Monet: Master of the Moment
His one and only subject was light: the light that flows through nature and objects, that can transform anything in just a few seconds: trees, flowers, seas, even faces. That was his obsession. To try to capture the kind of fleeting illumination that changes everything. Call it impressionism and you will understand why he, Claude Monet, can now be considered the incarnation of the movement that transformed the Arts at the turn of the last century. From tomorrow and until 24th of January 2011, the Grand Palais will be showing the most complete, delightful and surprising exhibition ever shown of Monet, convincingly organised along thematic and chronological lines. Claude Monet 1940-1926 is complete, or rather representative, because the curators have succeeded in gathering 180 of the most important works out of his stunning oeuvre of about 2000 paintings.
The poetry of triviality
But above all this show is surprising, because it allows us to rediscover a painter we think we know too well. Most of us have seen at least one or two of his paintings, that are scattered all over the world. We all have been inundated by tons of reproductions and have become used to seeing “a Monet” on coffee cups, aprons and umbrellas. And then, this: an encounter. All of a sudden you are in front of the real work and you can feel the obsession, the fever, the thing that makes all the difference. Take Le soleil couchant sur la Seine: Monet mastered the moment. Or La Gare Saint-Lazare with its steaming locomotives that made Emile Zola, the writer and realist, say: “Our painters have to find the poetry in train stations just as their precursors found the poetry in woods and rivers.” And then you find yourself ibefore the portrait of his wife Camille on her deathbed, where pain merges furiously into beauty, a touching testimony to Monet’s art and a breathtaking moment of intensity. The exhibition retraces how Monet gradually constructed his approach to nature and how his studies of light and atmosphere became increasingly important in his work. He would regularly tackle the challenge of painting outdoors. Depending on the seasons, would return, soaked, frozen stiff or sun burnt. Nature was his school.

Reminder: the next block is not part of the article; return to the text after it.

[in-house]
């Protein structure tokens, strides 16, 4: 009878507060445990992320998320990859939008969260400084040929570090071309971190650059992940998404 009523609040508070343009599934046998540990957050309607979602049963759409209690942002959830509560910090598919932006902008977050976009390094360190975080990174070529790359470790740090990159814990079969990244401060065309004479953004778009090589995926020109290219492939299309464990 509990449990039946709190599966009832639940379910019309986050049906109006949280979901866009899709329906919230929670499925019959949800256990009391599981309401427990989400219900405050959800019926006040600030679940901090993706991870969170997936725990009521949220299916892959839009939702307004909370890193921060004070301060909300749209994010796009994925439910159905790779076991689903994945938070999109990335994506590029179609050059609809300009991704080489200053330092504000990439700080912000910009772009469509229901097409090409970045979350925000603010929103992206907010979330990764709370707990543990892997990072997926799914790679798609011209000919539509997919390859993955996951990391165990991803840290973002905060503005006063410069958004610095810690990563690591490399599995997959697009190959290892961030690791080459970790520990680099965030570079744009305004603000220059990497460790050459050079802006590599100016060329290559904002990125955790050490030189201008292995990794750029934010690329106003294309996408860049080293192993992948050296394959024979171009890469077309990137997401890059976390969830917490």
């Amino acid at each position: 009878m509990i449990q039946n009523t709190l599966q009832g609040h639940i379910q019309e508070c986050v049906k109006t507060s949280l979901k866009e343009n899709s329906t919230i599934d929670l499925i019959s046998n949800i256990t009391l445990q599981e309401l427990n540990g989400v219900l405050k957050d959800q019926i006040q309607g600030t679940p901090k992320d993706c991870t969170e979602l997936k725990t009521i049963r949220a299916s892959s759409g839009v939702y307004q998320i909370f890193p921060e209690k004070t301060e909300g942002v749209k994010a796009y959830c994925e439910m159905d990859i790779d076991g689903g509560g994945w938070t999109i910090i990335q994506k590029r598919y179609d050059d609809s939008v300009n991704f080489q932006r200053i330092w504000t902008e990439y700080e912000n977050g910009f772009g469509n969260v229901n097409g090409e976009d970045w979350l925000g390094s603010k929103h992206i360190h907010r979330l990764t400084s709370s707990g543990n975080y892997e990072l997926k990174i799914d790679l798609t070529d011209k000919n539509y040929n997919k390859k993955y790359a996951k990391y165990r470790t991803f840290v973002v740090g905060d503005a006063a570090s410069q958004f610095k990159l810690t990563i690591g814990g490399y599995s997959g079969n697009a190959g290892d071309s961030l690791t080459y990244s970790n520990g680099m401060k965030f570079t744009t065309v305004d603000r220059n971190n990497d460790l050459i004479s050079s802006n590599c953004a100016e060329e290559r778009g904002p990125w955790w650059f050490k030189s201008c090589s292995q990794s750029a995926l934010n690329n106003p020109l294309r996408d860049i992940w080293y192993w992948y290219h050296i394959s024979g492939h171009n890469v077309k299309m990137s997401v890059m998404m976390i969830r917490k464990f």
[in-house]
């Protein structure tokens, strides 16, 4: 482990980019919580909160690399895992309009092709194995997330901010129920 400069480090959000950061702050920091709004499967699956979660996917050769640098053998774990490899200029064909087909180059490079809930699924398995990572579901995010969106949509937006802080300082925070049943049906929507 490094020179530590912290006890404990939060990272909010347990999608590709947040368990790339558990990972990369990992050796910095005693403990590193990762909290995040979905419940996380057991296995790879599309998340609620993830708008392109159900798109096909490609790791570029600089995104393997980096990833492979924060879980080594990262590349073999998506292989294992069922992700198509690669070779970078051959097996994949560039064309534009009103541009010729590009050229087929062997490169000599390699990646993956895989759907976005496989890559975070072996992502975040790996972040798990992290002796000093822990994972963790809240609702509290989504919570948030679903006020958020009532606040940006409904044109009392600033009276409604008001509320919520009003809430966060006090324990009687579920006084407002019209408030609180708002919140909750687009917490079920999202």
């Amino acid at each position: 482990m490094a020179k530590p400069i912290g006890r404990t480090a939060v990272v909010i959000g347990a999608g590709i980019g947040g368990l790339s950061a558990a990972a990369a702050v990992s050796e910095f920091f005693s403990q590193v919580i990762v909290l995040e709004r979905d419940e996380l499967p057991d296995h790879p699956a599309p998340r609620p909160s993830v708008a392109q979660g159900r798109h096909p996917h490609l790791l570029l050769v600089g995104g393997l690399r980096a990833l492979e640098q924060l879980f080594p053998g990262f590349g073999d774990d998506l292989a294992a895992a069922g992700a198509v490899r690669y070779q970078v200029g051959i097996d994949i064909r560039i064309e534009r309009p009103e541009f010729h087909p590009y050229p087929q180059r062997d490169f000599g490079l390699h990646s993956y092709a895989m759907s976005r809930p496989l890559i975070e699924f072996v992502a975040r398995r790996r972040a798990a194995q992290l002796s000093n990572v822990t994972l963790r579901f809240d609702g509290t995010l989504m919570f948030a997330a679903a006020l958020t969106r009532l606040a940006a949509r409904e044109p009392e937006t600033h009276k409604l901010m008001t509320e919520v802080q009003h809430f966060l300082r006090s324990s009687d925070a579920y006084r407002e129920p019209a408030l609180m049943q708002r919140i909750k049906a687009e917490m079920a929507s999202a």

A swirl of colour and light
But although he is undeniably a landscapist, he often painted figures and still lifes. And the most impressive moment of the show is probably when you arrive in front of the famous fragments of the six-meter piece Le Déjeuner sur l’herbe, which is hung opposite indoor scenes from the same period. For the first time a unique collection shows the two facets of Monet’s work, before characters and nature blended into something new, before objects and beings slowly disintegrate into a swirl of colour and light. This is THE exhibition of this fall, which you absolutely must not miss. But be sure to reserve tickets online to avoid hours of queuing in front of the Grand Palais. Monet 1840-1926 Le Grand Palais 22nd of September – 24th of January 2011 Entrance: Porte Champs-Elysees, Square Jean Perrin www.monet2010.com Métro: Champs-Elysées -Clemenceau Franklin-Roosevelt Photos:
Just sky and Wisteria